Speaking on the sidelines of the World Economic Forum on Africa in Durban, Xasa spelt out her plans to transform the industry which she said was a catalyst for economic growth with 700000 direct jobs.
“Tourism is strategically placed when we talk about economic growth.
"That is why it continues to show growth in terms of contribution to the gross domestic product.
"We are growing and we continue to be a resilient sector. The government has the Nine-Point Plan which is derived from the National Development Plan and identifies those growing sectors of the economy.
“We are looking at how we can implement radical economic transformation through various interventions. So the transformation of the industry becomes key. How can we ensure that more South Africans are part of the industry? We have been saying that the industry has not transformed,” said Xasa.
She said the government’s focus has previously been on the jobs created.
But to change the ownership patterns in the industry, it had become necessary to prioritise investment in small, medium and micro-sized enterprises.
“Otherwise we will not be able to give our people ownership.”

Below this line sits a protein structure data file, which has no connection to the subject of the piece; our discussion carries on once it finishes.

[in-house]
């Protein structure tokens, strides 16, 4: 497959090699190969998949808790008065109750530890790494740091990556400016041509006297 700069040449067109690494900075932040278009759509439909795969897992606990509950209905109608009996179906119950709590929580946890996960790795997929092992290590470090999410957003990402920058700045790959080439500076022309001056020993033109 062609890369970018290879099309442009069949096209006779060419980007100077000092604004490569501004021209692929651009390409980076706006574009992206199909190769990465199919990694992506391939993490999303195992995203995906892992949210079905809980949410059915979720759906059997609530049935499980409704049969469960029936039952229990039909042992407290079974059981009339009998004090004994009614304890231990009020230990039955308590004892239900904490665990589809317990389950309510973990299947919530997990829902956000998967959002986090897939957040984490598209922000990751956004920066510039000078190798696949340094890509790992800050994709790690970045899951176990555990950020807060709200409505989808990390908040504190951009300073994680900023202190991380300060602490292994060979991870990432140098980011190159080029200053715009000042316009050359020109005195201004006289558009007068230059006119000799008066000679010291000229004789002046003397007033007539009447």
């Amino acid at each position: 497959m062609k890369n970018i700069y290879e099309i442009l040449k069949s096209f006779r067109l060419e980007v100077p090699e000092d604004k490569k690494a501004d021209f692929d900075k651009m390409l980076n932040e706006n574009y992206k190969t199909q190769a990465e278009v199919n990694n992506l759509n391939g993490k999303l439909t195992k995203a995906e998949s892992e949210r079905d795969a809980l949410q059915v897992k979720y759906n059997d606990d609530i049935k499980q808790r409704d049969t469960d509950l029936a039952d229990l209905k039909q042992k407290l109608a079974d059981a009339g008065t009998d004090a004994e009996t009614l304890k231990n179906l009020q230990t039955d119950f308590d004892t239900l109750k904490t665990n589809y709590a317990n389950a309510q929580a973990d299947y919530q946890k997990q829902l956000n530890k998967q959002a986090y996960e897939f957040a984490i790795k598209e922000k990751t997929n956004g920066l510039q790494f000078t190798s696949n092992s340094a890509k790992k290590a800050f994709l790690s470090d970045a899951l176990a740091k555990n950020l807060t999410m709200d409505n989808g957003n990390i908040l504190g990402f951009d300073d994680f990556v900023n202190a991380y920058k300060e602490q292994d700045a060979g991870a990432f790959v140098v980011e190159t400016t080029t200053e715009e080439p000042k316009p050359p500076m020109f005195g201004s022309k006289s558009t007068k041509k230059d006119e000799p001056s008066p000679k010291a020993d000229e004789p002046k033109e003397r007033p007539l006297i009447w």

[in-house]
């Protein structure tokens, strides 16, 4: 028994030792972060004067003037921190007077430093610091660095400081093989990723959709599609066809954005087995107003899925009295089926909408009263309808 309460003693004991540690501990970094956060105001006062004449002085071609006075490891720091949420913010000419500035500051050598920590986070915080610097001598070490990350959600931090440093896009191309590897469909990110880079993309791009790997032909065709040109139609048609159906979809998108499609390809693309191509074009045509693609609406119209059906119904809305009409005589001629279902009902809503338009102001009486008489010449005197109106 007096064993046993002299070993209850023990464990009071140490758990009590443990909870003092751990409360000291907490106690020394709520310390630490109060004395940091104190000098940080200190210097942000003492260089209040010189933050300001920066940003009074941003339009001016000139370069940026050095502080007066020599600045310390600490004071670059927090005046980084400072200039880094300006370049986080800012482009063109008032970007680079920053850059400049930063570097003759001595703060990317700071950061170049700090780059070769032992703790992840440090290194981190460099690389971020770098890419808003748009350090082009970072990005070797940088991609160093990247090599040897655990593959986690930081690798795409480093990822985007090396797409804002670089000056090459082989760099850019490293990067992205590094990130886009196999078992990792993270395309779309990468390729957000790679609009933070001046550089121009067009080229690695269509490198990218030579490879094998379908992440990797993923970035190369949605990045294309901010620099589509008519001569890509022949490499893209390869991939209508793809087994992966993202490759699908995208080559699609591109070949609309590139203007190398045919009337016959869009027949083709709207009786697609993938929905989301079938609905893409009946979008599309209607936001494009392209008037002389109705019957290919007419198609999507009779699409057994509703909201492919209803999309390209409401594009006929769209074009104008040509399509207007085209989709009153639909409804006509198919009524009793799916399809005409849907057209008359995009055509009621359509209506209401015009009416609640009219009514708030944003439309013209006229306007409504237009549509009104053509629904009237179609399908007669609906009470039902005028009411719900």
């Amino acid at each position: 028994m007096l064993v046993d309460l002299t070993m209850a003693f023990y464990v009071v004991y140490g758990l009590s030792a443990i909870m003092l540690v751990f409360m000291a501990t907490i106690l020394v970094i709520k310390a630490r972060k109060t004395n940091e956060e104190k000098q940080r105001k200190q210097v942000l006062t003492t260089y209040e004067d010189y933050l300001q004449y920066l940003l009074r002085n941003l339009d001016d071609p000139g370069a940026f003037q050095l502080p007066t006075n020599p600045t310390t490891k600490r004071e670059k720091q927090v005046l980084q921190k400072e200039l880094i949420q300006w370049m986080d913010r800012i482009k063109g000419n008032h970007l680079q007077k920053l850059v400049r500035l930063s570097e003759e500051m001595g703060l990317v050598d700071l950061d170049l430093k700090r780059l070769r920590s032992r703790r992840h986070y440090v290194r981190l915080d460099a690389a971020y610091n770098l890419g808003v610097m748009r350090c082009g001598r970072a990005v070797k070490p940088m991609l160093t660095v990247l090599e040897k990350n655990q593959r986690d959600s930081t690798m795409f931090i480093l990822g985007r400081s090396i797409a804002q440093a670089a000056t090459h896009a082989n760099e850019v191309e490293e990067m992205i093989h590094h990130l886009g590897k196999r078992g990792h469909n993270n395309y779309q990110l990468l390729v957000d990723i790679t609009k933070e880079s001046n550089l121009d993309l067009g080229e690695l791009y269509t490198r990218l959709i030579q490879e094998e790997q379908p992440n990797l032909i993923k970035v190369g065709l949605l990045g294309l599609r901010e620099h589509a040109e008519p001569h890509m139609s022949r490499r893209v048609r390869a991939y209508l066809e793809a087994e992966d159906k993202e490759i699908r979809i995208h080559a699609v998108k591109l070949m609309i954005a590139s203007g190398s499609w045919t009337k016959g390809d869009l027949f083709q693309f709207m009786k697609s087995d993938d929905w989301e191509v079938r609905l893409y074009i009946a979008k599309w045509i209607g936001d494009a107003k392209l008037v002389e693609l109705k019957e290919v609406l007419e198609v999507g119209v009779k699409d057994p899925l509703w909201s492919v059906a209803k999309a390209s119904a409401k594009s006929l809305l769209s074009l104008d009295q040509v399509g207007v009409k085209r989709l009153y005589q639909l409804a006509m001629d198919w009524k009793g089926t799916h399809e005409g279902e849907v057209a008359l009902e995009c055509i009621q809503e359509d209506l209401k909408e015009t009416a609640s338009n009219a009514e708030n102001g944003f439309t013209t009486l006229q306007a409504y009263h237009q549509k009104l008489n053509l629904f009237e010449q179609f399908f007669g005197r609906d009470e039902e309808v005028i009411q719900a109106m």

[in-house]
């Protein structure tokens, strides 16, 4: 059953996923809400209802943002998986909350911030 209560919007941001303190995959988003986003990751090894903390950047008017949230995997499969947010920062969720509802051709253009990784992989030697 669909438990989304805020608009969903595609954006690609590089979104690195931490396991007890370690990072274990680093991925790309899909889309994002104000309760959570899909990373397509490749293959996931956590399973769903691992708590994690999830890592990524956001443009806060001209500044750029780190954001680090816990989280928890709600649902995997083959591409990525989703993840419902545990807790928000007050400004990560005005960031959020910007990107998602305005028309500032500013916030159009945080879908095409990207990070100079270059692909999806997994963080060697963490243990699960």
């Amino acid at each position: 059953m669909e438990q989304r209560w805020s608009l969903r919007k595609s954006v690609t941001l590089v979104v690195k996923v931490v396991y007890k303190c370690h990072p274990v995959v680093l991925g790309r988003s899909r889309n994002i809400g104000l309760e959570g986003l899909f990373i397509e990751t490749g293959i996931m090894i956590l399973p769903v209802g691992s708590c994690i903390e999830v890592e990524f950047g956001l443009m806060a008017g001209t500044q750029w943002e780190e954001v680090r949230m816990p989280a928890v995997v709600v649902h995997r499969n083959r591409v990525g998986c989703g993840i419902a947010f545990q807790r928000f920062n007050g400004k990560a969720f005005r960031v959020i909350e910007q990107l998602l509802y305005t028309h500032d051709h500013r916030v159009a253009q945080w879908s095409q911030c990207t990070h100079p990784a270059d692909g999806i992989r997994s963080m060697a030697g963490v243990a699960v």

Xasa said the government had looked at the impact of the skills development programme which she said had been running for years.
“We have been running a number of programmes such as tourism buddies, training tourist guides and food safety assurers.
"But we want to go back to the industry, because the skills being developed were agreed upon with the industry. We appreciate that they continue to open platforms for training. But there has been minimal commitment to absorb them. We want the industry to absorb these skills.”
She said prior to the start of the skills development programme, the industry had raised concerns about lack of interest in tourism by South Africans.
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“So over the years we have trained the people and they are doing very well. But the level of absorption is unsatisfactory.”
Xasa said the industry should incorporate South Africans and open opportunities for young entrepreneurs who could supply goods and services.
She said the department had an enterprise development programme “where we have more than 6 000 small enterprises.
"The problem is that there has been no platform for these enterprises to grow within the industry. The enterprises that have gone through the programme should enter the tourism value chain.”
Xasa also cited funding as among the problems that entrepreneurs faced.